Twenty-seven years since Jerry Seinfeld’s Seinfeld sitcom first aired for NBC, the show has been in syndication and nurtured by Sony-owned networks to keep recycling the show, allowing a new generation of viewers to become the test audiences for a comedy series that has no choice but to stand alone against the test of time.
In June of last year, comedian Godfrey said on Marc Maron’s WTF podcast that it didn’t matter that a stand-up comic was funny so much as whether people liked them, which led to their success. Judging from the opening segments on Seinfeld where Jerry is doing his stand-up routine, in retrospect, the jokes haven’t exactly held up very well.
Not because the jokes are funny, but because he’s a likable comedian, which is what makes Seinfeld so charming where we might be able to handle some rough spots in the writing of the series and accept some indecisiveness on the part of the creators throughout the first few seasons of the show.
For instance, it was during the first episode where they referred to Michael Richard’s character as Kessler before it was changed to Kramer. Or when they decided to give Jason Alexander the job of explaining the situation comedy rather than portray it, to write it into the show as they did in an episode called “The Chinese Restaurant,” and even though it was already late into the second season, it was one of those Seinfeld episodes that dragged on where the were written more like plays, similar to an episode which immediately followed called “The Busboy” where it had more of a human element to it and not as involved with multiple plots as what would eventually become a signature of the show.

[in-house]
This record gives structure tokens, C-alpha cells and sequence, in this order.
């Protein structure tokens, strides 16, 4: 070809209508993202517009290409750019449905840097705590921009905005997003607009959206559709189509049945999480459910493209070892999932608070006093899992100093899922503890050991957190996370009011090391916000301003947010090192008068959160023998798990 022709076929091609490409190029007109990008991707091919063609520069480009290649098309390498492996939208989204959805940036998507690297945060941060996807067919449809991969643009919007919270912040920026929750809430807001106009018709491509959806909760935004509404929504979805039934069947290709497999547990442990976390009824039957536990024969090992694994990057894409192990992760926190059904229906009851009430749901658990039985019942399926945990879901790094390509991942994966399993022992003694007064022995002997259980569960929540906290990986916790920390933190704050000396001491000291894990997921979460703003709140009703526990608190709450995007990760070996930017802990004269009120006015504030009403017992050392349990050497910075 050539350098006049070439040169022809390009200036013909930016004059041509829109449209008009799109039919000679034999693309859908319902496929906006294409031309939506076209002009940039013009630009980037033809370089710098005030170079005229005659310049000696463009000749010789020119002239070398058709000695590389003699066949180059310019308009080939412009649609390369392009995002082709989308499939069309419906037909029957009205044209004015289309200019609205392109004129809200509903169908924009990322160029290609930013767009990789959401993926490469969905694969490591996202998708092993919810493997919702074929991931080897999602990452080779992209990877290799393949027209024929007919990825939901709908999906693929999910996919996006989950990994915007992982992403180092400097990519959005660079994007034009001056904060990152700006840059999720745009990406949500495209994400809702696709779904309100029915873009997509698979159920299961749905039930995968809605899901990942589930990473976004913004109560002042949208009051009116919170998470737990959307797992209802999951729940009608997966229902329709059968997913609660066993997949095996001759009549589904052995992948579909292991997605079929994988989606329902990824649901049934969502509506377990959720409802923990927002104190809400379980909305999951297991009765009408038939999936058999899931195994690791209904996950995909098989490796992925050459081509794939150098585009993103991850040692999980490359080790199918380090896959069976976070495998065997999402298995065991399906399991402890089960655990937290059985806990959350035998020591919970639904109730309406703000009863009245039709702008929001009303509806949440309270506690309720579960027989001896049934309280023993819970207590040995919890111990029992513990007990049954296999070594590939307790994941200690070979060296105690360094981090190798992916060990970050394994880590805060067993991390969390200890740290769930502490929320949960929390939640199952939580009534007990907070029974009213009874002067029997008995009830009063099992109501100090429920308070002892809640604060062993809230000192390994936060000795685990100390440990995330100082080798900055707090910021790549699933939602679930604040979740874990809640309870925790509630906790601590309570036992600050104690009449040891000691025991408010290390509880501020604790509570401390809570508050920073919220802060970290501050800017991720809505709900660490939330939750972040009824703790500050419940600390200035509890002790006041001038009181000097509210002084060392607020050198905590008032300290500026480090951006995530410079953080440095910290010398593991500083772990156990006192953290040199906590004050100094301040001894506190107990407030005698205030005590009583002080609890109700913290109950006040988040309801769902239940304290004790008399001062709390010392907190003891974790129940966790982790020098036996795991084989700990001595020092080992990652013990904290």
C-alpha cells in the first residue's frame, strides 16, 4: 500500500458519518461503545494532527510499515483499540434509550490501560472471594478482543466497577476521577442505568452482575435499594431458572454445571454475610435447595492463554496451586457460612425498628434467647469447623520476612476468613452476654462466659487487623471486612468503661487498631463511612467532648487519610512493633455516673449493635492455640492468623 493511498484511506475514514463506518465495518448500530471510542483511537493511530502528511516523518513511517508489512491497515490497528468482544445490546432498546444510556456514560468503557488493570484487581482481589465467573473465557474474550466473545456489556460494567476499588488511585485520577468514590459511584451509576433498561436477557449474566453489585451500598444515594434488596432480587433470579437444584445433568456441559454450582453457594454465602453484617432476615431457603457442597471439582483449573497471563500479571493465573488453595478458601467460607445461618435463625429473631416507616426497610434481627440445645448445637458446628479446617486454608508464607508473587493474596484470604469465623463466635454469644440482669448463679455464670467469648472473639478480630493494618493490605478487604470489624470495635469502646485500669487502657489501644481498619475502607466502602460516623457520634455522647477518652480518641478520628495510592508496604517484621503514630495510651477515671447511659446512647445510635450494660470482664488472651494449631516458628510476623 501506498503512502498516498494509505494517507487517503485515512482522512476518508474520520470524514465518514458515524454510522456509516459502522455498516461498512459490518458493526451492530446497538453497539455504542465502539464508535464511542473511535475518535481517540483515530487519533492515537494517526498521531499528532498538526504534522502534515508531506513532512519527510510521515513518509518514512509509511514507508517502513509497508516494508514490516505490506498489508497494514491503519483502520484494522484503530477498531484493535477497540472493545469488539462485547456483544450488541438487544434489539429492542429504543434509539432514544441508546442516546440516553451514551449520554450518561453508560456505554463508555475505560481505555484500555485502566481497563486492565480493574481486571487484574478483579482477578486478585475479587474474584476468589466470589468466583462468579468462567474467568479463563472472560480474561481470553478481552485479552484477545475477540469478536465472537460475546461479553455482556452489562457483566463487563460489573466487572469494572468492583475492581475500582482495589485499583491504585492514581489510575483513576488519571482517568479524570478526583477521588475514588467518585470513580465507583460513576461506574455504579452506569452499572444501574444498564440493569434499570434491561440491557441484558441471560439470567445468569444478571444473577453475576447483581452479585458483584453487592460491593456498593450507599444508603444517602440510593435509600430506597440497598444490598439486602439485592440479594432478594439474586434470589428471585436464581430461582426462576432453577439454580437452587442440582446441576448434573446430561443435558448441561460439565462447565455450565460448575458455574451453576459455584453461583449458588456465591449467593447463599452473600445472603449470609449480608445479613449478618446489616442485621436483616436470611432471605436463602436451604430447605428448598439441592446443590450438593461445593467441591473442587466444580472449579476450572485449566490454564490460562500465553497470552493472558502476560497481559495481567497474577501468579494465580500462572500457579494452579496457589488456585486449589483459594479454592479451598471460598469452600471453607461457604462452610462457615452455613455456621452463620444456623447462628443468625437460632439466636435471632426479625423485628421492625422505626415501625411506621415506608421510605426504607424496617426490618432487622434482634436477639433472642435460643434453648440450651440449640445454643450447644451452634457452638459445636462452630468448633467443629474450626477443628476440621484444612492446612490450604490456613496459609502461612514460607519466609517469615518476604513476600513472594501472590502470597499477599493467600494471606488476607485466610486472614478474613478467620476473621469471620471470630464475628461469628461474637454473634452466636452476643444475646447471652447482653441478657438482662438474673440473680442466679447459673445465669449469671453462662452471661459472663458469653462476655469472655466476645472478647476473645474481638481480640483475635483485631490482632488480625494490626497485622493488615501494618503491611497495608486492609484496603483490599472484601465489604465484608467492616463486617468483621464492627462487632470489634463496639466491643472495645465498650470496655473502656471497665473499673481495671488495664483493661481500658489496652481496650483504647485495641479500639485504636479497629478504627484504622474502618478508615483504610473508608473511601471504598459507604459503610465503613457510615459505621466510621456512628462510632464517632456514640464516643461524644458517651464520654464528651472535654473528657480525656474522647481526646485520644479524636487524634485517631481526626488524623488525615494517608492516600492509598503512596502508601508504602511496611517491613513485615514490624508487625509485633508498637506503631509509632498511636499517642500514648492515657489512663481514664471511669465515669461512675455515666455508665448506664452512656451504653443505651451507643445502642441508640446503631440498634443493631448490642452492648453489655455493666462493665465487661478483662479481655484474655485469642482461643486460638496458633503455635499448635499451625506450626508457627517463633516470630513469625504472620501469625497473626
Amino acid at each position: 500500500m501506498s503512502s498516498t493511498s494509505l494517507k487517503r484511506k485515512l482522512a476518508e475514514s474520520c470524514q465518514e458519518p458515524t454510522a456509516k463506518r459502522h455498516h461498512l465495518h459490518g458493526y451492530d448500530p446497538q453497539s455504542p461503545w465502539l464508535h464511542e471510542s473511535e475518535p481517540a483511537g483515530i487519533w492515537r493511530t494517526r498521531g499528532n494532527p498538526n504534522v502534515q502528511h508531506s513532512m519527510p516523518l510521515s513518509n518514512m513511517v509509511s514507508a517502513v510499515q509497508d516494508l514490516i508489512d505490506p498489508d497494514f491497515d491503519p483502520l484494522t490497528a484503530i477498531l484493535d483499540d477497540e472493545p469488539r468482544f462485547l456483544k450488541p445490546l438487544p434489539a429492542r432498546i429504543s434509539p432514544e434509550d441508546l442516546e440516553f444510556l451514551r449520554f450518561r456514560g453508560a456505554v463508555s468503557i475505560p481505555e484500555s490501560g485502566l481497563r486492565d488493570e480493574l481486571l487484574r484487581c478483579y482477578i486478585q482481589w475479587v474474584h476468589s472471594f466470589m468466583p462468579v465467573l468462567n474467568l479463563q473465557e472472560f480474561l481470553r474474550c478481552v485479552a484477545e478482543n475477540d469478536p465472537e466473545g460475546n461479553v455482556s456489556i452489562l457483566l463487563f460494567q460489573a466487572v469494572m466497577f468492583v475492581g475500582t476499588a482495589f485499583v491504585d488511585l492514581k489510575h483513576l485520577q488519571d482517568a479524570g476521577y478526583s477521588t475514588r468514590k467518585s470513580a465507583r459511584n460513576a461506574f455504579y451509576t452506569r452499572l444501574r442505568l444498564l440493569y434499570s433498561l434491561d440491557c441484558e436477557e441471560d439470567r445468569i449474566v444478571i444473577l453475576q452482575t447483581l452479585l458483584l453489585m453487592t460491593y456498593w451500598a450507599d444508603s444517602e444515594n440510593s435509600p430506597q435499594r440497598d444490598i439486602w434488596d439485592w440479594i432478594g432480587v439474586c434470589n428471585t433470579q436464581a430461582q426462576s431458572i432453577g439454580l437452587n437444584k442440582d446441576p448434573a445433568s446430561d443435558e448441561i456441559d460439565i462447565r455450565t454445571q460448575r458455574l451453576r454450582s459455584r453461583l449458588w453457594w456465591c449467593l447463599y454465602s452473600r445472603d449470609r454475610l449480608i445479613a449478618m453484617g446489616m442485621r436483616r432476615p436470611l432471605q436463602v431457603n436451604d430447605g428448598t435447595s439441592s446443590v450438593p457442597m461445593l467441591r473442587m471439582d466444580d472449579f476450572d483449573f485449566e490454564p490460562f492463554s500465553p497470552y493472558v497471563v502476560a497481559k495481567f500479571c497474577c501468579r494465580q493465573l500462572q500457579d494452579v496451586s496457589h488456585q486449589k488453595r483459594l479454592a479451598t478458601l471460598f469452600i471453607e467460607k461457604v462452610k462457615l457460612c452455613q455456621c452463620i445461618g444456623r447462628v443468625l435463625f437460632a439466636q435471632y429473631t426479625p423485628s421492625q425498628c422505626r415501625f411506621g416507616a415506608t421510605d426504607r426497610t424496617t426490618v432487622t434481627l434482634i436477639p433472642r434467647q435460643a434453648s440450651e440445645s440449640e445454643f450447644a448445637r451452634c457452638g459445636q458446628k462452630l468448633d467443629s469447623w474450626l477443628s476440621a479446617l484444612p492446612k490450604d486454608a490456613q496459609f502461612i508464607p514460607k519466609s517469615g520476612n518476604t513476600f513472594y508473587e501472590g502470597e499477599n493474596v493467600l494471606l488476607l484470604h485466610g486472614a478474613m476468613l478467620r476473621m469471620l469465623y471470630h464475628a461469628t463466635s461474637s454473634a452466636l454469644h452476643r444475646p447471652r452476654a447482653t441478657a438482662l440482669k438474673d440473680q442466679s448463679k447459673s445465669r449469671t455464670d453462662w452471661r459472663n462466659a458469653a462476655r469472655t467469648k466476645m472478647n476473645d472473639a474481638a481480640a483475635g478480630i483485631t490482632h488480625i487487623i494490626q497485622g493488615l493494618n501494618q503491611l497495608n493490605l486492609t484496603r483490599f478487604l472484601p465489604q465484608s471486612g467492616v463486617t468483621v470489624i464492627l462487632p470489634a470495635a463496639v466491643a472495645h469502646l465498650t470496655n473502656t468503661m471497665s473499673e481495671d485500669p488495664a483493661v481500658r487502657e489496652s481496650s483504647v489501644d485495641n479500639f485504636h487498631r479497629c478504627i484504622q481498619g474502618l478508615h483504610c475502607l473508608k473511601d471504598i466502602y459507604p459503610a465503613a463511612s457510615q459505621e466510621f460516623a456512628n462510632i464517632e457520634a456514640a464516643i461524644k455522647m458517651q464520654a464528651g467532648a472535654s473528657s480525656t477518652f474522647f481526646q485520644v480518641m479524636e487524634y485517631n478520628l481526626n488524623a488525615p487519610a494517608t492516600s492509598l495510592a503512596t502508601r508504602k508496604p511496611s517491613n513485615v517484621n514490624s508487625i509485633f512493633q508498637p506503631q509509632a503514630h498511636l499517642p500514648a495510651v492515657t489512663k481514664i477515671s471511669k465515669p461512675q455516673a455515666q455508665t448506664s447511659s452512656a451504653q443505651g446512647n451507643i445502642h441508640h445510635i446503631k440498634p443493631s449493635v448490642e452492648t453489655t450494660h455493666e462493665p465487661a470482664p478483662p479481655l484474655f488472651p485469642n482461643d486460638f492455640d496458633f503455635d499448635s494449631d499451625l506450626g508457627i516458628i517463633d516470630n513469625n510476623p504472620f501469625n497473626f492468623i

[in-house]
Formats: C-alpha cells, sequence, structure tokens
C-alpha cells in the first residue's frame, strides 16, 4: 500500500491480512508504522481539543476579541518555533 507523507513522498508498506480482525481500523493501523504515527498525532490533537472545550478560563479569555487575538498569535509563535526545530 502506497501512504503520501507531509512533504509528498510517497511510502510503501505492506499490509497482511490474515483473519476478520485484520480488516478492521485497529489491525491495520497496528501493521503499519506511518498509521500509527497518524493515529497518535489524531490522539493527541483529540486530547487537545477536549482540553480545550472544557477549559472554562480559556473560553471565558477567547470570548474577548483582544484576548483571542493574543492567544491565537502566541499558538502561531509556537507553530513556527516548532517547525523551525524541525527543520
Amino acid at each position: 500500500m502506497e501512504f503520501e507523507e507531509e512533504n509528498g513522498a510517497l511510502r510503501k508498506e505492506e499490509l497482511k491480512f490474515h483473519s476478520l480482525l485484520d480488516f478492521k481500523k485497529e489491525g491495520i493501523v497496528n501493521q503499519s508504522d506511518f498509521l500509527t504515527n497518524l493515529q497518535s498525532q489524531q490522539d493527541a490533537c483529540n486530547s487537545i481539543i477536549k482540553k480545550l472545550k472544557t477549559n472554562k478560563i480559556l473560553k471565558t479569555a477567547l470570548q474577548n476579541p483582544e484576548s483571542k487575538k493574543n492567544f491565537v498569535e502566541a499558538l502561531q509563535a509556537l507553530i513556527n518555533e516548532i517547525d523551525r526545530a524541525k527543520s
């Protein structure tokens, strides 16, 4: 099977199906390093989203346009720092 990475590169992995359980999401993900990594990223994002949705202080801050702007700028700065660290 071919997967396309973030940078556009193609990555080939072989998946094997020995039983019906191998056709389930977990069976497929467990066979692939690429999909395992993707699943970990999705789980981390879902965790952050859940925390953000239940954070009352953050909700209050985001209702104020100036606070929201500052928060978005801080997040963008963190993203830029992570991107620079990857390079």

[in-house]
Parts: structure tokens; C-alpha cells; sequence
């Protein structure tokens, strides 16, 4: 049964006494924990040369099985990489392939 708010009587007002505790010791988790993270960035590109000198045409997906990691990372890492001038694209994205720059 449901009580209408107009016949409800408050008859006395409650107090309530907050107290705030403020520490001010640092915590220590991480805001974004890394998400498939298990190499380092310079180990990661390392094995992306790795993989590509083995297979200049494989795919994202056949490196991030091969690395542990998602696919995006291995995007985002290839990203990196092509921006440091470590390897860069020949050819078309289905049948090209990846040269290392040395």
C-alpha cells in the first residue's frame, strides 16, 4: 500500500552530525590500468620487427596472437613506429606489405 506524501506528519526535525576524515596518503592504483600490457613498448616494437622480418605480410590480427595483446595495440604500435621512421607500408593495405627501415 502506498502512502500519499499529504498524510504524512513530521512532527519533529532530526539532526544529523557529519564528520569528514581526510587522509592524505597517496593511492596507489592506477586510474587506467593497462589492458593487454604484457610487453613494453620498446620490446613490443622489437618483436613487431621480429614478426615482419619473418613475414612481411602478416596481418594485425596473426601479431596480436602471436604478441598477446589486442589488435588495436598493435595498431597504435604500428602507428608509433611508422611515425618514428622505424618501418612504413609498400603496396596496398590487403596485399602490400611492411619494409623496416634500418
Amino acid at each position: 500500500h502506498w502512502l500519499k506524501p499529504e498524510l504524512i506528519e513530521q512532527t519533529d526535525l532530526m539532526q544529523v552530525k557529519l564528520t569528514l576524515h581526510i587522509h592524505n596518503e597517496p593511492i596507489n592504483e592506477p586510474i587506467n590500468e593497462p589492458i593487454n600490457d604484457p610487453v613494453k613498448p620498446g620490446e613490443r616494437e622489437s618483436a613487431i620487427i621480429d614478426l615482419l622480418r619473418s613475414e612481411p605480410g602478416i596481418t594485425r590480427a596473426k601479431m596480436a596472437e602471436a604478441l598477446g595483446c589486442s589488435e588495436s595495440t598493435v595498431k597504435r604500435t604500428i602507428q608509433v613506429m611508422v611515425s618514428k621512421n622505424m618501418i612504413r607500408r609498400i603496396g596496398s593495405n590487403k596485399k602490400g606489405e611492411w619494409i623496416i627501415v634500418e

In one write up by The Inquisitr concerning a particular view of where the show is today, Jason Alexander says that towards the end of the show’s run, they were told that when people think about Seinfeld in the future, they would think of all of them together rather than just Jerry, and in hindsight, this is certainly true almost 30-years later.
One other Jerry that does come to mind however is Jerry Stiller, who played George Costanza’s father and a frequently loved Seinfeld character, although one could not say the same for actor Phil Bruns, who first played Morty Seinfeld — Jerry’s father — only one time; as he wasn’t written with the comedic delivery that Barney Martin would later master when he took over.
George Costanza also goes through a transition from being slightly neurotic to over-the-top, on occasion acting a lot more neurotic to the point of being dangerously unsettling than comedic, which he would eventually get right.
Overall Seinfeld still feels great to watch, and at times it stands up well against “the elements.”